Thursday, June 14, 2007

Unity and diversity

I have been thinking a lot over the past months about the unity of the church. I’m not into drawing lines. I don’t like walls. I think the Church is ONE.

But at the same time, I have specific beliefs I think are important.

How does one balance unity and diversity?

How does one support and promote unity while also acknowledging and even endorsing certain distinctions? Is this possible?

One question that has been asked in the Church throughout the centuries is the question of essentials and non-essentials. What are the essentials for unity? What are the non-essential areas where we can embrace diversity? I struggle with this question because I really do want to err on the side of Church unity. I feel that if someone is willing to fellowship with me, then I am willing to fellowship with him or her.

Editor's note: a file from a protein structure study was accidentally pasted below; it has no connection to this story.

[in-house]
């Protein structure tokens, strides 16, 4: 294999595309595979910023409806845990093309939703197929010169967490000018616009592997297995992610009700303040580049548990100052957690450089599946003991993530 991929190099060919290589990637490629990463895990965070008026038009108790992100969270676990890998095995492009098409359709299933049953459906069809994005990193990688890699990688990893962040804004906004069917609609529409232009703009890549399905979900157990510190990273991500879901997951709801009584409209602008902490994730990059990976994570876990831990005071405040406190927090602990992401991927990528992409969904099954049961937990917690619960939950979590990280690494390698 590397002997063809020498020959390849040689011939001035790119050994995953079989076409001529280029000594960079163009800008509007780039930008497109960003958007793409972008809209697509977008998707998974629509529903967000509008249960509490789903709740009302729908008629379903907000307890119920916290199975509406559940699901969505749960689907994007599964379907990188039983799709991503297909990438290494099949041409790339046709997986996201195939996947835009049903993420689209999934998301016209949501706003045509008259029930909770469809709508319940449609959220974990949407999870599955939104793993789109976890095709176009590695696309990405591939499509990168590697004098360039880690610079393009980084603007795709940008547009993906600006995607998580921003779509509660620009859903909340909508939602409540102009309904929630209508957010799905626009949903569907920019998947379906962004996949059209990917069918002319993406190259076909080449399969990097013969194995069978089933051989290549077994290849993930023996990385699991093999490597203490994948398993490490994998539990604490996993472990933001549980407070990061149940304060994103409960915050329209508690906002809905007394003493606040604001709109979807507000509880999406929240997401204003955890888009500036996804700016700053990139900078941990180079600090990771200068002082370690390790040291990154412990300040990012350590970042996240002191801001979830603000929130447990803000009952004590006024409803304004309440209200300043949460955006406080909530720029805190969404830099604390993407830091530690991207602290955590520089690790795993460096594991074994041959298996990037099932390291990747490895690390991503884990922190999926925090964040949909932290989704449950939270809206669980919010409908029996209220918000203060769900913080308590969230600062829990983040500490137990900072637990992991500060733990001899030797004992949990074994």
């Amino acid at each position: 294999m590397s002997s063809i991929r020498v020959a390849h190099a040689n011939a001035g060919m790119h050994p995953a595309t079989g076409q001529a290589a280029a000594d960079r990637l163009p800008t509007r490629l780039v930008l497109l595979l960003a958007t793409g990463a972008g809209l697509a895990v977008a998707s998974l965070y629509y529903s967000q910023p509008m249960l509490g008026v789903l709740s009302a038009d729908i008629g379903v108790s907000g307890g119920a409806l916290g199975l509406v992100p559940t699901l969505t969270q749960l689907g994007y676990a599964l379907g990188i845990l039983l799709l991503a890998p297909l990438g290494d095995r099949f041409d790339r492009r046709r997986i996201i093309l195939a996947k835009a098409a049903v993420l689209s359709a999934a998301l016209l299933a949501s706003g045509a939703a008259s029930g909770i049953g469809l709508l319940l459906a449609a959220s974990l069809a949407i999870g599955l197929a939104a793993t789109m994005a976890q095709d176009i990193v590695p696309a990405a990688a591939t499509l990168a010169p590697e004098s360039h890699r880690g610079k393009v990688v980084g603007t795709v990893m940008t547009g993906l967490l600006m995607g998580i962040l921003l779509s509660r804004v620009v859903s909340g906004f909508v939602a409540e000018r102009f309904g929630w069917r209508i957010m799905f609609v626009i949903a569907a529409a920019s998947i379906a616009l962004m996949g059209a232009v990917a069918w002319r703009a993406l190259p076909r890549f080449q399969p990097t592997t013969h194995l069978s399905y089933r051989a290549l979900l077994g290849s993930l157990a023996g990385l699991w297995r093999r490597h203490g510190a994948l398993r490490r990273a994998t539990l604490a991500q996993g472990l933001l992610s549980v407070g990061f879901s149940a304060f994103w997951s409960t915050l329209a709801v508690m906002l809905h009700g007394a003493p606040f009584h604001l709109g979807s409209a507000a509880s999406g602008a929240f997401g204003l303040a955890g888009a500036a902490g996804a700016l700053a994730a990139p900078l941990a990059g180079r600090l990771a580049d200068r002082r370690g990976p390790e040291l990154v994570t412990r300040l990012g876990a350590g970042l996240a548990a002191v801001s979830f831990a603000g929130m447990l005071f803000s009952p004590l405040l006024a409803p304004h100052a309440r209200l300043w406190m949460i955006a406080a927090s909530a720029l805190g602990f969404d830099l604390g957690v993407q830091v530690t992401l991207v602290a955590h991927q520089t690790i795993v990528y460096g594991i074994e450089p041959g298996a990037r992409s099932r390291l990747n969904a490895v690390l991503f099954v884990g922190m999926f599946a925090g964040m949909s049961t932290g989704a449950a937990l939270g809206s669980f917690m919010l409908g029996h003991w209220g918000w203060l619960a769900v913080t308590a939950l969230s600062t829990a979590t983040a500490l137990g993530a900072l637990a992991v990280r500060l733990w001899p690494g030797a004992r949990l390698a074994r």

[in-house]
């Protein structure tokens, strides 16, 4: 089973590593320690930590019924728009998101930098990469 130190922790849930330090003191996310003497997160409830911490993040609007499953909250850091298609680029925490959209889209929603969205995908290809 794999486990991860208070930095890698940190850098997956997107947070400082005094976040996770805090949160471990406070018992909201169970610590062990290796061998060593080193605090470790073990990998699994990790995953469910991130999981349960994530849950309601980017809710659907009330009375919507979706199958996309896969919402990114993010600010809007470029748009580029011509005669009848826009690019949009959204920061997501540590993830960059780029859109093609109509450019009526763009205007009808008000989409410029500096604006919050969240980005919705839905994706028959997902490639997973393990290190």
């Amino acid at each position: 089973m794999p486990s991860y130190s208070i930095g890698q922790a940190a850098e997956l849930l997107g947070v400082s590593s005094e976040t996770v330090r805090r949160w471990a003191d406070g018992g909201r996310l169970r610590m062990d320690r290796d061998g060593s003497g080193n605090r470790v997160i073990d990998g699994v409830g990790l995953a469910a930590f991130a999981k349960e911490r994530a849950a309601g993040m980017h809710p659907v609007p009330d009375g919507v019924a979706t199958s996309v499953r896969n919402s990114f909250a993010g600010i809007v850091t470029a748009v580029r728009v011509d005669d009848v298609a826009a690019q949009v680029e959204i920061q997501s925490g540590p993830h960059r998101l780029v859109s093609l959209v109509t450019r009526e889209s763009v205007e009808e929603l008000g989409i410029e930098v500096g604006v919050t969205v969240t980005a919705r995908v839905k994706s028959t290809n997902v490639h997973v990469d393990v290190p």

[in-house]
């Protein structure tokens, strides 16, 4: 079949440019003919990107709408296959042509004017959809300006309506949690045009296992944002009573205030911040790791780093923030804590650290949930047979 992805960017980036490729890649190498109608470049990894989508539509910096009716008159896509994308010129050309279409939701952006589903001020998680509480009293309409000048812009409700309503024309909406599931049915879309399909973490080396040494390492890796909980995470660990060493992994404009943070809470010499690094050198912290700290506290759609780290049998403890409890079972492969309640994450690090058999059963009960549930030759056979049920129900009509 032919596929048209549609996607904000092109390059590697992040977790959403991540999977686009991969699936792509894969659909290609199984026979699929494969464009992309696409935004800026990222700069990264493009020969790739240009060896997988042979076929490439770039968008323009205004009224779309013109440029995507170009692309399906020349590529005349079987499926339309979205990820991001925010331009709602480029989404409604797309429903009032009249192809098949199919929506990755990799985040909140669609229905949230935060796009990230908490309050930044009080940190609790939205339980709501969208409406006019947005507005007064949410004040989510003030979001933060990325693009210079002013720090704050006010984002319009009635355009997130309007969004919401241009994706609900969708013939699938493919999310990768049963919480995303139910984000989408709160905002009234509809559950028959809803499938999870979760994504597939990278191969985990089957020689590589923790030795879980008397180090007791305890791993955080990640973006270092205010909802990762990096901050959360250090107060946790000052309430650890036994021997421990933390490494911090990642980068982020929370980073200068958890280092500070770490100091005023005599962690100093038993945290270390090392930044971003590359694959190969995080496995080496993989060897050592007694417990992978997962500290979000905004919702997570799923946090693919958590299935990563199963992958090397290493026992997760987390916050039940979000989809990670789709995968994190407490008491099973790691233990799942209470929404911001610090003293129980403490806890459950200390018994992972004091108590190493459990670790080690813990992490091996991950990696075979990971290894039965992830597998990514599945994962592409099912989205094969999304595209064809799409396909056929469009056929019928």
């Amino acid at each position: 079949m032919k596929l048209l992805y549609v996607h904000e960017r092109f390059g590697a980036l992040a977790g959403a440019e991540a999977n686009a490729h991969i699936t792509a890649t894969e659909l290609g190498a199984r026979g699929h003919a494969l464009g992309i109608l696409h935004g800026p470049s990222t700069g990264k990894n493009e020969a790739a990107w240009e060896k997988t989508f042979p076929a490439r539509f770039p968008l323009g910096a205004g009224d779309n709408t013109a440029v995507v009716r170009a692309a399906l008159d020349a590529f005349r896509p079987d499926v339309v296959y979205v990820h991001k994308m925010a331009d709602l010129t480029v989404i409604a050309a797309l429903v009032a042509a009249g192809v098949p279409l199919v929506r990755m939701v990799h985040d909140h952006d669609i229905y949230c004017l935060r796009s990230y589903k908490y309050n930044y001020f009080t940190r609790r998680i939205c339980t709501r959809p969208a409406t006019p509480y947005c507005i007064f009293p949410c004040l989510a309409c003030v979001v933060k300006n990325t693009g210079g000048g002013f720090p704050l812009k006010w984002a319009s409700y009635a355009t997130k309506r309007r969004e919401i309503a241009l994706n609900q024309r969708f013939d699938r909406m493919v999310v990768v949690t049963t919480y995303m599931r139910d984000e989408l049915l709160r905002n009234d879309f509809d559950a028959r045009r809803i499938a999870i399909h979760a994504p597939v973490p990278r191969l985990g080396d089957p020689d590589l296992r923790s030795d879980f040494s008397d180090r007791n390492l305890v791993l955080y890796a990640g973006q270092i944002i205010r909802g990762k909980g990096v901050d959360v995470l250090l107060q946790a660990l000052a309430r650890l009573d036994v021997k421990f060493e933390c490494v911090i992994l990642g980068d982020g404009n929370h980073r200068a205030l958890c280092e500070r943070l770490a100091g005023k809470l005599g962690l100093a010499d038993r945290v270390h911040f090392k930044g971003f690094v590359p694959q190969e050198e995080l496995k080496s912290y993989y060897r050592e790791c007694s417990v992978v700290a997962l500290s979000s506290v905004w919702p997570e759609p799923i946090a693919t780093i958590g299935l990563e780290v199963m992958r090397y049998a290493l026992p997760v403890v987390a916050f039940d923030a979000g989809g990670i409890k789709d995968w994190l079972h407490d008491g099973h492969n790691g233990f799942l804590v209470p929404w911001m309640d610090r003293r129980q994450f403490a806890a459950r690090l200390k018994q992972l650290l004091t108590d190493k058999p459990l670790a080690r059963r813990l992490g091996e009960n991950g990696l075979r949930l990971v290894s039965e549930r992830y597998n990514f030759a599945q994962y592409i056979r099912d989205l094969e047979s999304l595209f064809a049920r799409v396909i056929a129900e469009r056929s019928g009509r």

This is easy to talk about but much more difficult in practice.

Talking about unity amongst diversity is simple. Resisting the pull towards divisions based on distinctions can be quite challenging.

How should this work?

2 comments:

andrea_jennine said...

An age-old question, huh? I recently heard a speaker who said that we all lean toward being either "unity" people or "purity" people. He said that we must all agree on the gospel, and that how much unity we need beyond that depends on the purpose of our coopertion (a conversation, a ministry, a job?). He also said - and I found this very thought-provoking - that our differences offer us an opportunity to practice charity (as in love, not as in money-giving). Anyways, all very interesting to ponder and attempt to put into practice...

Anonymous said...

what images should come to mind when one speaks of "diversity"?

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